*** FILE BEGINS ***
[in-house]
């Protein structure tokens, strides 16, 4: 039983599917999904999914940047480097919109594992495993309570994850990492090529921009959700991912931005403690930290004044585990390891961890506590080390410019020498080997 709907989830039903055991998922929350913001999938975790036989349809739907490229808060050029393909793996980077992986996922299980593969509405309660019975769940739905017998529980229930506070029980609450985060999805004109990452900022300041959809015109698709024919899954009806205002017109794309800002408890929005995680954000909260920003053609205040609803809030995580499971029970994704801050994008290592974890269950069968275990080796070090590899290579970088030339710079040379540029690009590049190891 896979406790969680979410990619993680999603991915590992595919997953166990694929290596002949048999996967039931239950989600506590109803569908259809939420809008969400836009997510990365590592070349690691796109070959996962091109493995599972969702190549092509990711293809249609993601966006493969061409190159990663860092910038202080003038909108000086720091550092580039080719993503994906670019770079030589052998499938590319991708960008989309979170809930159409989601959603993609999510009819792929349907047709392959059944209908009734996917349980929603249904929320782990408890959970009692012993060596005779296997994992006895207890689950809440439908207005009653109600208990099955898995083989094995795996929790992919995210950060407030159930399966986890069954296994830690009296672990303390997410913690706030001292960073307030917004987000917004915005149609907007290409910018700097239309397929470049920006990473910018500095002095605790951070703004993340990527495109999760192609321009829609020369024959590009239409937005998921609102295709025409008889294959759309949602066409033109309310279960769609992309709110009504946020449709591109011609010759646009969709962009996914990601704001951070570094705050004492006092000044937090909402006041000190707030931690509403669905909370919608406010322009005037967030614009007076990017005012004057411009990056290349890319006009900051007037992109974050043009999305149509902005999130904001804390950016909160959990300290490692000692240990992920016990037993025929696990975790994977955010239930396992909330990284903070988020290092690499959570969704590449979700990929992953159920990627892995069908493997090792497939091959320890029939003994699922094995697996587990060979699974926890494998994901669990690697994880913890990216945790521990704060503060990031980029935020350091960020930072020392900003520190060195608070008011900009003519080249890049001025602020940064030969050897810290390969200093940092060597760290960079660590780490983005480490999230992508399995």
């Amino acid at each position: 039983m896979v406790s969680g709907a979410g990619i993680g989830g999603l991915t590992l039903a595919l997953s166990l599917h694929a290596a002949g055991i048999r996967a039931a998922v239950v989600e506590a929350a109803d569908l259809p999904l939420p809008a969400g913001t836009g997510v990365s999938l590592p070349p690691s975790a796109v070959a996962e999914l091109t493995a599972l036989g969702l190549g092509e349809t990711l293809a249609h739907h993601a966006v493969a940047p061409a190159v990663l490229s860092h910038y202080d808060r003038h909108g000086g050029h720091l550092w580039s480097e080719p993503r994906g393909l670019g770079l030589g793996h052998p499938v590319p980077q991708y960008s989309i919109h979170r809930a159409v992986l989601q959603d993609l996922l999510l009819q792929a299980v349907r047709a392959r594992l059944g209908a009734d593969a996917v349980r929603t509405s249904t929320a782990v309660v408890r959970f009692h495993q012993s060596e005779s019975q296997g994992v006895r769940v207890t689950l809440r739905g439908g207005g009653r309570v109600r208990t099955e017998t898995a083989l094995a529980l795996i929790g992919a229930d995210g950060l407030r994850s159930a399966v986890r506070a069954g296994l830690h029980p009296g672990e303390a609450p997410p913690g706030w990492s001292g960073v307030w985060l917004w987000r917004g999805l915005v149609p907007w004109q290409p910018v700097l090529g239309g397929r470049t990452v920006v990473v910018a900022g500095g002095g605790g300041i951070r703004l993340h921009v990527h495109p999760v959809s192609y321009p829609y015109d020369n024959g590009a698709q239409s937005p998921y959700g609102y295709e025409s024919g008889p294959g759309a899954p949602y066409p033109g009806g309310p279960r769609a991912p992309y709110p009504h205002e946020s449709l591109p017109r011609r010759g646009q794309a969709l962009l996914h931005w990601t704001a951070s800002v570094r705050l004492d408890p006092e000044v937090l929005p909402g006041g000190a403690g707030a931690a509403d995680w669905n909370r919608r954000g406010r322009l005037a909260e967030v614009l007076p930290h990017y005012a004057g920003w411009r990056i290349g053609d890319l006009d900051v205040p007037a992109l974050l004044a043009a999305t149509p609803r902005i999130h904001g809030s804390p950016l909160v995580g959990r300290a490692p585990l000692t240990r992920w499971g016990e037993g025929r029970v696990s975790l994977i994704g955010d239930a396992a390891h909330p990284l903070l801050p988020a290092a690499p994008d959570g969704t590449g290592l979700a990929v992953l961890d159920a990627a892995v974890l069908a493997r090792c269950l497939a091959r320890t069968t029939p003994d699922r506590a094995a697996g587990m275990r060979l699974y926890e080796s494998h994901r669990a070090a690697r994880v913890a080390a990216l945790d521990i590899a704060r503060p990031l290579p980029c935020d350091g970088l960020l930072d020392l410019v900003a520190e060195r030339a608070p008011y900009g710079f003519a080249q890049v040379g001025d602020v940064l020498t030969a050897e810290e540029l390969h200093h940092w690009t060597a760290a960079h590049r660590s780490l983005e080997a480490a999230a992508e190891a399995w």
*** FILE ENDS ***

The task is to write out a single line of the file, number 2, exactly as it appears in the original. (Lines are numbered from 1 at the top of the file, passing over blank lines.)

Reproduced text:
């Protein structure tokens, strides 16, 4: 039983599917999904999914940047480097919109594992495993309570994850990492090529921009959700991912931005403690930290004044585990390891961890506590080390410019020498080997 709907989830039903055991998922929350913001999938975790036989349809739907490229808060050029393909793996980077992986996922299980593969509405309660019975769940739905017998529980229930506070029980609450985060999805004109990452900022300041959809015109698709024919899954009806205002017109794309800002408890929005995680954000909260920003053609205040609803809030995580499971029970994704801050994008290592974890269950069968275990080796070090590899290579970088030339710079040379540029690009590049190891 896979406790969680979410990619993680999603991915590992595919997953166990694929290596002949048999996967039931239950989600506590109803569908259809939420809008969400836009997510990365590592070349690691796109070959996962091109493995599972969702190549092509990711293809249609993601966006493969061409190159990663860092910038202080003038909108000086720091550092580039080719993503994906670019770079030589052998499938590319991708960008989309979170809930159409989601959603993609999510009819792929349907047709392959059944209908009734996917349980929603249904929320782990408890959970009692012993060596005779296997994992006895207890689950809440439908207005009653109600208990099955898995083989094995795996929790992919995210950060407030159930399966986890069954296994830690009296672990303390997410913690706030001292960073307030917004987000917004915005149609907007290409910018700097239309397929470049920006990473910018500095002095605790951070703004993340990527495109999760192609321009829609020369024959590009239409937005998921609102295709025409008889294959759309949602066409033109309310279960769609992309709110009504946020449709591109011609010759646009969709962009996914990601704001951070570094705050004492006092000044937090909402006041000190707030931690509403669905909370919608406010322009005037967030614009007076990017005012004057411009990056290349890319006009900051007037992109974050043009999305149509902005999130904001804390950016909160959990300290490692000692240990992920016990037993025929696990975790994977955010239930396992909330990284903070988020290092690499959570969704590449979700990929992953159920990627892995069908493997090792497939091959320890029939003994699922094995697996587990060979699974926890494998994901669990690697994880913890990216945790521990704060503060990031980029935020350091960020930072020392900003520190060195608070008011900009003519080249890049001025602020940064030969050897810290390969200093940092060597760290960079660590780490983005480490999230992508399995």